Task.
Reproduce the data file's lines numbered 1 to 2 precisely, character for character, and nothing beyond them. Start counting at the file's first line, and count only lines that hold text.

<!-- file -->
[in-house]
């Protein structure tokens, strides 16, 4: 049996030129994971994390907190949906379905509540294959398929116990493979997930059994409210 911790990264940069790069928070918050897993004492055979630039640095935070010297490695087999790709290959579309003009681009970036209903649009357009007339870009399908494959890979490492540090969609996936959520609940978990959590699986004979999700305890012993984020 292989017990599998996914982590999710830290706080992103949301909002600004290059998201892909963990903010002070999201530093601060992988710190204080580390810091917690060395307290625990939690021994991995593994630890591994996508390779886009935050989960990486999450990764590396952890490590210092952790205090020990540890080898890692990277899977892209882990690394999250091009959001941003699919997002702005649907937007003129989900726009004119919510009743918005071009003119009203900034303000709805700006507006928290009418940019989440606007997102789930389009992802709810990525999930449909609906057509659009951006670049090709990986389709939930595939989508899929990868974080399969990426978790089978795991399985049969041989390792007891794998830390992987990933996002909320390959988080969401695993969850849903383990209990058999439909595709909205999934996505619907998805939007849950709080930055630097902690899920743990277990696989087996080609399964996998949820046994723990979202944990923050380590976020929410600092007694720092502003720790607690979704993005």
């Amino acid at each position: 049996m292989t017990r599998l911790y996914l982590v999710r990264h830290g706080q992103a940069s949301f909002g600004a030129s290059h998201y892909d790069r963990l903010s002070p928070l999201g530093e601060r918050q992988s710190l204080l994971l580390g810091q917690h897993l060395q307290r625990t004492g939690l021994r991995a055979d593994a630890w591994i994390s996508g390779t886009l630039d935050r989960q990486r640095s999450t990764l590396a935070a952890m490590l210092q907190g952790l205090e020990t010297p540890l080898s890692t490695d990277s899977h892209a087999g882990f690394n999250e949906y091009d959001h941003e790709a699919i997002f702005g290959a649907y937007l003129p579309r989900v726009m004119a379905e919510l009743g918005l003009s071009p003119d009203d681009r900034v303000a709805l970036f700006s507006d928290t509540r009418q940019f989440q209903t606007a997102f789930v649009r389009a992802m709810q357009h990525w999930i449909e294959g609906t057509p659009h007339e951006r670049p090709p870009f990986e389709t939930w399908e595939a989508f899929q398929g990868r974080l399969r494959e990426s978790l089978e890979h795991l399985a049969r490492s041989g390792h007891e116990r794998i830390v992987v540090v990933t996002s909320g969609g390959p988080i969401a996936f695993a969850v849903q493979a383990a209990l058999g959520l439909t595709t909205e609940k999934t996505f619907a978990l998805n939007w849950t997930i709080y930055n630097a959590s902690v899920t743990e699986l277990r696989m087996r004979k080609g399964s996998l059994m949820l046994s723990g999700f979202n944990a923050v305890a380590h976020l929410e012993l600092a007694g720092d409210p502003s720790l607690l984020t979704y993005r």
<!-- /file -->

[in-house]
């Protein structure tokens, strides 16, 4: 049996030129994971994390907190949906379905509540294959398929116990493979997930059994409210 911790990264940069790069928070918050897993004492055979630039640095935070010297490695087999790709290959579309003009681009970036209903649009357009007339870009399908494959890979490492540090969609996936959520609940978990959590699986004979999700305890012993984020 292989017990599998996914982590999710830290706080992103949301909002600004290059998201892909963990903010002070999201530093601060992988710190204080580390810091917690060395307290625990939690021994991995593994630890591994996508390779886009935050989960990486999450990764590396952890490590210092952790205090020990540890080898890692990277899977892209882990690394999250091009959001941003699919997002702005649907937007003129989900726009004119919510009743918005071009003119009203900034303000709805700006507006928290009418940019989440606007997102789930389009992802709810990525999930449909609906057509659009951006670049090709990986389709939930595939989508899929990868974080399969990426978790089978795991399985049969041989390792007891794998830390992987990933996002909320390959988080969401695993969850849903383990209990058999439909595709909205999934996505619907998805939007849950709080930055630097902690899920743990277990696989087996080609399964996998949820046994723990979202944990923050380590976020929410600092007694720092502003720790607690979704993005």